Tottenham in 2010: A year when dreams came true at White Hart Lane
IF THERE was a national award for the Football Team of the Year, it would be difficult to look beyond Tottenham for the winners of 2010.
Chelsea would be short-listed, having won the league and cup double, and Blackpool would certainly be in the running, but surely the crown would have to go to Spurs.
Rewind 12 months and the seemingly eternal question still hung over the club: ‘Can Spurs finally break into the top four?’
It was the same question, over and over again, but there was no escaping the club’s goal of Champions League football – ‘the dream’, as Harry Redknapp put it this week.
One year on, Spurs’ goals have moved. At the mid-point of the season, the manager and players are now asked: ‘Can you win the league title? Could you reach the Champions League final at Wembley?’
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These are lofty aims for a side who, 365 days ago, were fifth in the league and uninvolved in Europe at all, and a telling indicator of the club’s sensational progress over the last 12 months.
Tottenham ended 2009 as perpetual also-rans, spectacular only in their unfulfilled ambitions. They now end 2010 as a major force in England and Europe, having become the first team in Champions League history to score two goals in every group match.
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Look back over the last year and there are highlights galore – wins over Arsenal in both league meetings, home and away, ending a 10-year wait for a derby win in the league, and then that 17-year curse of failing to win a league game away against the ‘Big Four’.
Spurs also beat Chelsea back in April before clinching their top-four finish with a nail-biting and ultimately magical victory over Manchester City at Eastlands in May.
The summer came and there was the usual excitement as William Gallas made the switch from Arsenal and Rafael Van der Vaart arrived from Real Madrid.
Since then, Spurs’ league form has been frustratingly inconsistent, but it has certainly never been dull. The Lilywhites have come from behind to win five times, banking 16 points from losing positions.
Meanwhile, the Champions League has been everything it was supposed to be, bringing out the very best and the very worst of Redknapp’s swashbuckling Tottenham.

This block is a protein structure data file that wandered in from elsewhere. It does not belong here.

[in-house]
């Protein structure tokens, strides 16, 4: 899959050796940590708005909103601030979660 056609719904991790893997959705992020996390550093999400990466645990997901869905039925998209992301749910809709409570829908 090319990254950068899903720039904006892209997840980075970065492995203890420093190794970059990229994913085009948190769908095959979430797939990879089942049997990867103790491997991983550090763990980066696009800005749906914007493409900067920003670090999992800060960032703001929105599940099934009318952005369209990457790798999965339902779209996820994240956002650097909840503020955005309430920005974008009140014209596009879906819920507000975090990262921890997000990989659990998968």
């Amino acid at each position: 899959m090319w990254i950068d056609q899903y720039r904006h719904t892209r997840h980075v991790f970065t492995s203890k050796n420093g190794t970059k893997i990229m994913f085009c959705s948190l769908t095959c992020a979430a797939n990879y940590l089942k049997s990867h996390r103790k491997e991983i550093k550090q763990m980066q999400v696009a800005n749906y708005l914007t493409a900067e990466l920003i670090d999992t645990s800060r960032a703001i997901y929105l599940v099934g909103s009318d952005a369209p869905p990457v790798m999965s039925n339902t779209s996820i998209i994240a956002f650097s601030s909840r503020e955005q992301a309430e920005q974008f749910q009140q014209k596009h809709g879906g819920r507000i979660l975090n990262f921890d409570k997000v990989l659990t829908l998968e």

It has been a rollercoaster ride from the very start as Spurs travelled to Bern to face Young Boys in the play-off, going 3-0 down in the opening half an hour before battling back to salvage a 3-2 defeat from the first leg.
In all, an incredible 38 goals have gone in during Spurs’ eight European matches and few will forget the comeback at the San Siro with 10 men, or the victory over Inter Milan – the reigning European champions – at White Hart Lane.
Those historic nights centred around the blistering pace of Gareth Bale, who had a breathtaking 2010 on a personal level – going from zero to hero with the same acceleration that left Maicon in his wake.
Bale was a national joke last December, having failed to start a league game in the first half of the season. Now the 21-year-old is being touted as the best left-sided midfielder in the world, valued at around �50million.
Looking back, there is so much to savour – so many games that fans will recount to the next generation and boast ‘I was there’. And yet, as always in football, a seismic change is only moments away.
Redknapp is the big favourite to replace Fabio Capello as the England manager and, while the Spurs boss repeats that the issue is two years away, he knows that that is not necessarily true.
In fact, the 63-year-old’s weekly press conferences frequently highlight the speed with which the unpredictable football landscape changes – few would have predicted the sackings of Newcastle’s Chris Hughton and Blackburn’s Sam Allardyce, for example.
Even now, Inter Milan’s president Massimo Moratti is considering the future of manager Rafael Benitez, and rumours persist that Capello – who went to watch the Italian outfit play at the Club World Cup this month – would be approached if Benitez is sacked.
For now Capello appears to be committed to the Three Lions, but his reputation in England is at an all-time low, and it is hardly ridiculous to suggest that, whether he jumps or is pushed, the Italian will not be employed by the FA this time next year.
Whatever happens, any scenario that leaves England needing a new manager next year would probably be bad news for Spurs.
Meanwhile, Tottenham could be announcing a permanent move to east London in the next few months, as they battle West Ham to become the new tenants of the Olympic Stadium in 2012.
The preferred bidder is expected to be announced by the Olympic Park Legacy Company in January ahead of a final decision in March.
‘Stratford Hotspur’ remains a very real possibility and, should Tottenham win the bid, issues over the club’s history, heritage and future will cast a big shadow over events on the field.
However, these are Scrooge-like ‘humbug’ thoughts at this festive time of year. There is so much to celebrate and this brief, snowy hiatus in Tottenham’s campaign is the perfect time to pause and reflect on a memorable year when dreams really did come true – and lick our lips as we wait for this footballing feast to continue in 2011.
A two-legged Champions League tie with AC Milan is already in the diary, and the FA Cup is just weeks away. Meanwhile, the Lilywhites are currently unbeaten in eight games, and seven points off the summit in the league.
Historically, Spurs have tended to win something when the year ends in the number one – they won the FA Cup in 1901, 1921, 1961, 1981 and 1991 – and there are some big trophies on offer in 2011.
It is certainly a very merry Christmas at White Hart Lane, and potentially a very happy new year.